Deconstructing Development Discourse: Buzzwords and Fuzzwords Revisited
January 15 @ 5:00 pm - 7:00 pm
Why should language matter to those who are doing development? Surely there are more urgent things to do than sit around mulling over semantics? But language does matter. Whether emptied of their original meaning, essentially vacuous or hotly contested. The language of development not only shapes our imagined worlds, but also justifies interventions in real people’s lives. If development buzzwords conceal ideological differences or sloppy thinking, then the process of constructive deconstruction makes it possible to re-examine what have become catch-all terms like civil society and poverty reduction, or bland aid-agency terms such as partnership or empowerment. Such engagement is far more than a matter of playing word games but involves how we think of development itself.
Andrea Cornwall is a political anthropologist who specialises in the anthropology of democracy, citizen participation, participatory research, gender and sexuality. She has worked on topics ranging from understanding women’s perspectives on family planning, fertility and sexually transmitted infection in Nigeria and Zimbabwe. Public engagement in UK regeneration programmes and the quality of democratic deliberation in new democratic spaces in Brazil. The use and abuse of participatory appraisal in Kenya, domestic workers’ rights activism in Brazil. Sex workers’ rights activism in India.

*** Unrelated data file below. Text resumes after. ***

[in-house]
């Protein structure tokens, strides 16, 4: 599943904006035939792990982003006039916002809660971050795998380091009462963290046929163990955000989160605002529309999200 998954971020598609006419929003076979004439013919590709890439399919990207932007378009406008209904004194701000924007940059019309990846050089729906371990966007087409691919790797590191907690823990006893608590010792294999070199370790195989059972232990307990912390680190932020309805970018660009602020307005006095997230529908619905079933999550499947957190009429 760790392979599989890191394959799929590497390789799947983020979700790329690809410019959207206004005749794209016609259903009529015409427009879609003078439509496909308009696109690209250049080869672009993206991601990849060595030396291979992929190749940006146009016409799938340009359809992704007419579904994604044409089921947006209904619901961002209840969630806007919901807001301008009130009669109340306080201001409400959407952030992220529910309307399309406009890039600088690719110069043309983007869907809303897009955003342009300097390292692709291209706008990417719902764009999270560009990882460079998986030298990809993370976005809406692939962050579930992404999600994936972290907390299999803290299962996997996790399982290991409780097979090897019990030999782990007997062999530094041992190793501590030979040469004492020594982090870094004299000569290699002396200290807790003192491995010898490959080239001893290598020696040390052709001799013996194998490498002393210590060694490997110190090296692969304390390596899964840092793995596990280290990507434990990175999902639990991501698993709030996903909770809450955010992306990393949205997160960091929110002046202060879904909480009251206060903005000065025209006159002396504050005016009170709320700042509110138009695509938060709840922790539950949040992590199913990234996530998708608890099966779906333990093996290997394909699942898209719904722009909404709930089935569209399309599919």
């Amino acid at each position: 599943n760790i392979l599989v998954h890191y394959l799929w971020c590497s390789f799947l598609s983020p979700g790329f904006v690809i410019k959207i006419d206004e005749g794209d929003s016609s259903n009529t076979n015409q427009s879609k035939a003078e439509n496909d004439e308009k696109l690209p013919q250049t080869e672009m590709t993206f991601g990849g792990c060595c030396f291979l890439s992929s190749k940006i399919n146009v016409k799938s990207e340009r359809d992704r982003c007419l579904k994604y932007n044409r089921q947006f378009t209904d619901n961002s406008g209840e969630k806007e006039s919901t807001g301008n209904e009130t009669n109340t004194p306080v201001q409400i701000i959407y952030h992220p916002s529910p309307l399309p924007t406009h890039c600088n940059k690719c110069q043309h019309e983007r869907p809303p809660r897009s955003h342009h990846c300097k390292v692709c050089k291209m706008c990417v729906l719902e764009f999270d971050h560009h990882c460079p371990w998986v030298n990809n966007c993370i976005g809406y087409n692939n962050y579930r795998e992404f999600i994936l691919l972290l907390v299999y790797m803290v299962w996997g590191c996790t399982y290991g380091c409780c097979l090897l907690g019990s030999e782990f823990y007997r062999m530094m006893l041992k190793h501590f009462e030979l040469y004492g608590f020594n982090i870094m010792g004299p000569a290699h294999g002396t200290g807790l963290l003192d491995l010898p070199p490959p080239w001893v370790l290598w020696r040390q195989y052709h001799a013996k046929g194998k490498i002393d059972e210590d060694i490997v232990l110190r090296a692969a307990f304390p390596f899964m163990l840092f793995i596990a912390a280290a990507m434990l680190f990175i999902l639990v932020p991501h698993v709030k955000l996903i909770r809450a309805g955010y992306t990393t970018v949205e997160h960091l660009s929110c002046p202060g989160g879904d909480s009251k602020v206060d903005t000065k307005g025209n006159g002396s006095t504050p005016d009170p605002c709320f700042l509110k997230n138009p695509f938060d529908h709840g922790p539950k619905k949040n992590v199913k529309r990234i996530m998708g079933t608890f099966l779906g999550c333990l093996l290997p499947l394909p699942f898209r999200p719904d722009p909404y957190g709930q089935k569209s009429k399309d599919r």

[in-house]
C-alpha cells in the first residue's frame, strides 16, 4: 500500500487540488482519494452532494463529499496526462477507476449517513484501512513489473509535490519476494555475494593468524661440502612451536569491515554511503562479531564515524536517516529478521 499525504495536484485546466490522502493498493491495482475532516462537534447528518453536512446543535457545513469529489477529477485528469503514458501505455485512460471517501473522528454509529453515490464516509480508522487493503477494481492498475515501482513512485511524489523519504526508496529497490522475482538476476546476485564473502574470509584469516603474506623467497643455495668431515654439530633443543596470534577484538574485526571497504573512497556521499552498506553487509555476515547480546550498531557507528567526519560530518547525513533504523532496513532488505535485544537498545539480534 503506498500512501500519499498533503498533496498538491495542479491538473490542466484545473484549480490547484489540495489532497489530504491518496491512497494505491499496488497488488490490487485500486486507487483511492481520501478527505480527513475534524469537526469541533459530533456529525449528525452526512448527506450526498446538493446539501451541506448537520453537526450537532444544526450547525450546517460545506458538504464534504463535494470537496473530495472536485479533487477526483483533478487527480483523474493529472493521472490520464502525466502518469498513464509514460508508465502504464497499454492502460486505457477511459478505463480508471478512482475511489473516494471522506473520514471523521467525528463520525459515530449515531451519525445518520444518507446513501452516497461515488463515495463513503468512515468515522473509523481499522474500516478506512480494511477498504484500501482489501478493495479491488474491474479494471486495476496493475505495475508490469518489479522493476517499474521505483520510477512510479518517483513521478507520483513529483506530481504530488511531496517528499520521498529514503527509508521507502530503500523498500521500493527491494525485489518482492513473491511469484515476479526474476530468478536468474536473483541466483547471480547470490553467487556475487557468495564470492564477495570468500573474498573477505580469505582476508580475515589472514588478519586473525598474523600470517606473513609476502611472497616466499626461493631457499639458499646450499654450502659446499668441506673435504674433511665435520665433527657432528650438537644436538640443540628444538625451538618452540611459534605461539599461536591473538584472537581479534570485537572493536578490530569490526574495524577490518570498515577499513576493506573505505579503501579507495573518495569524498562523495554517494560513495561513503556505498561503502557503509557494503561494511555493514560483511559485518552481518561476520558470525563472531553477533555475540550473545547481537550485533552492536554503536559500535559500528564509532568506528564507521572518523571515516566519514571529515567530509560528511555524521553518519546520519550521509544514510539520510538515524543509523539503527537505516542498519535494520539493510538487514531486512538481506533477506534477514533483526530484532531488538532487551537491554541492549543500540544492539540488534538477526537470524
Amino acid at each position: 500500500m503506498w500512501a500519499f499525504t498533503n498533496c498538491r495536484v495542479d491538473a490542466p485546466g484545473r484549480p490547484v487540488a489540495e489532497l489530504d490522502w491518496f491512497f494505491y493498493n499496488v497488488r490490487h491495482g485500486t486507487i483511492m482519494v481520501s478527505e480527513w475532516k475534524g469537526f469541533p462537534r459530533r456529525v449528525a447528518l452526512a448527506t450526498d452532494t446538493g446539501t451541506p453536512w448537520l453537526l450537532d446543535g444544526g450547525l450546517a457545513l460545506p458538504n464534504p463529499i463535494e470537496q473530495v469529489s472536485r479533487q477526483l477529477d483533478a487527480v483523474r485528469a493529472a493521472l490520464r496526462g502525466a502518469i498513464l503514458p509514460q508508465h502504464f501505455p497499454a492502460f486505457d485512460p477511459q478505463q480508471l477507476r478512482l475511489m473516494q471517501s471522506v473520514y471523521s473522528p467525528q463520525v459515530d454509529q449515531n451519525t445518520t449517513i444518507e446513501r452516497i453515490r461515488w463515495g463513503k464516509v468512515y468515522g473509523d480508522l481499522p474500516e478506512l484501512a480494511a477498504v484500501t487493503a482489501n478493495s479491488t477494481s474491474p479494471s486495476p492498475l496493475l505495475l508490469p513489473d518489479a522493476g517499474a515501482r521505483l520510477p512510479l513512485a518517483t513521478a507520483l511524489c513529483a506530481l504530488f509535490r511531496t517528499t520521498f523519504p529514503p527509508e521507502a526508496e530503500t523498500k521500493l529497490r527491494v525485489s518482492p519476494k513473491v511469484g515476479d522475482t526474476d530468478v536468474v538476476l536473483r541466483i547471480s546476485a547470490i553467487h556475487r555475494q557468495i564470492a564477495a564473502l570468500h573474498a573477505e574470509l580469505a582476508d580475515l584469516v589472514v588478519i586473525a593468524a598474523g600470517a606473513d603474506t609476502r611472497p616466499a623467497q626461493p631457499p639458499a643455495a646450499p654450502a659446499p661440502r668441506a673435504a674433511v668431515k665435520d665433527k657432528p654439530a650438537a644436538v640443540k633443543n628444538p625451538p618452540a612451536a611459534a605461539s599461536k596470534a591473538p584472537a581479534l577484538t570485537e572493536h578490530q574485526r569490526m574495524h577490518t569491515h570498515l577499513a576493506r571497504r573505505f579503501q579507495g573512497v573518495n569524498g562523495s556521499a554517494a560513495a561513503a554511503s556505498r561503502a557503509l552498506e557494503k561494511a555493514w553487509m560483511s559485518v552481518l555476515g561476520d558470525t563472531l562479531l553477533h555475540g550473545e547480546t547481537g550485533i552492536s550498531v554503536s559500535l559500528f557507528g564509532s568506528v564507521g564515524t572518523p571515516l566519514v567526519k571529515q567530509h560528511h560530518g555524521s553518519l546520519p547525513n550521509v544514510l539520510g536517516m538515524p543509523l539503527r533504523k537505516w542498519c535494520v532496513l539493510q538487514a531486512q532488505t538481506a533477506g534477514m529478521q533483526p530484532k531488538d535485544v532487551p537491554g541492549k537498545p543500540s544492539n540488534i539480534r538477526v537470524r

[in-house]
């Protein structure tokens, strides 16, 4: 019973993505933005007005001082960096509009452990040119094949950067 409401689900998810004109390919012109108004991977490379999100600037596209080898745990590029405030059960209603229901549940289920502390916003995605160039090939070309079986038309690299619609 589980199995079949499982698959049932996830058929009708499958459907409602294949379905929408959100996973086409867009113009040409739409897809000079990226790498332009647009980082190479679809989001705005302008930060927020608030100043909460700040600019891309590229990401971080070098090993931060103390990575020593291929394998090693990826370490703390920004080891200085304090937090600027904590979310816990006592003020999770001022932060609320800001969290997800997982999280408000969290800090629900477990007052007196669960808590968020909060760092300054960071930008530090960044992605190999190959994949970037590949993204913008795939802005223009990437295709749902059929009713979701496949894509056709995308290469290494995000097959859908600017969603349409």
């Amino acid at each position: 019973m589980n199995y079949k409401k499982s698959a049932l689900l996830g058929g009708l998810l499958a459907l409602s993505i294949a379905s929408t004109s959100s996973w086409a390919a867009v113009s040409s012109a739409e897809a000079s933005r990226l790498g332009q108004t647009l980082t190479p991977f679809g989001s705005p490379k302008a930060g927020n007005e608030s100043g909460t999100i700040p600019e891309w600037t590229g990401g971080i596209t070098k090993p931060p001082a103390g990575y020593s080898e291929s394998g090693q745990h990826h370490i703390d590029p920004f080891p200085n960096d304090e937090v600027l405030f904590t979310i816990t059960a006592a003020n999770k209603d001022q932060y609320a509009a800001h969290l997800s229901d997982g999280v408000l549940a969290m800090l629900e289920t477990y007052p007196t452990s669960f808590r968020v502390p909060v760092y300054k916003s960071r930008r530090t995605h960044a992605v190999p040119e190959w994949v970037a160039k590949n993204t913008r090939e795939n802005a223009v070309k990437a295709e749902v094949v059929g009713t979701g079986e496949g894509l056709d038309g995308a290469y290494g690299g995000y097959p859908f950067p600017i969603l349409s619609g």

Tania Kaiser is a Senior Lecturer in Forced Migration Studies in the Department of Development Studies at SOAS, University of London. She has degrees in Literature and Anthropology from the Universities of Bristol and Oxford. Her research focuses on forced migration in Africa, East and West Africa in particular. Culture and society and internal conflict in Uganda and conflict in South Sudan. She has also been the programme convenor for the BA in Development Studies at SOAS.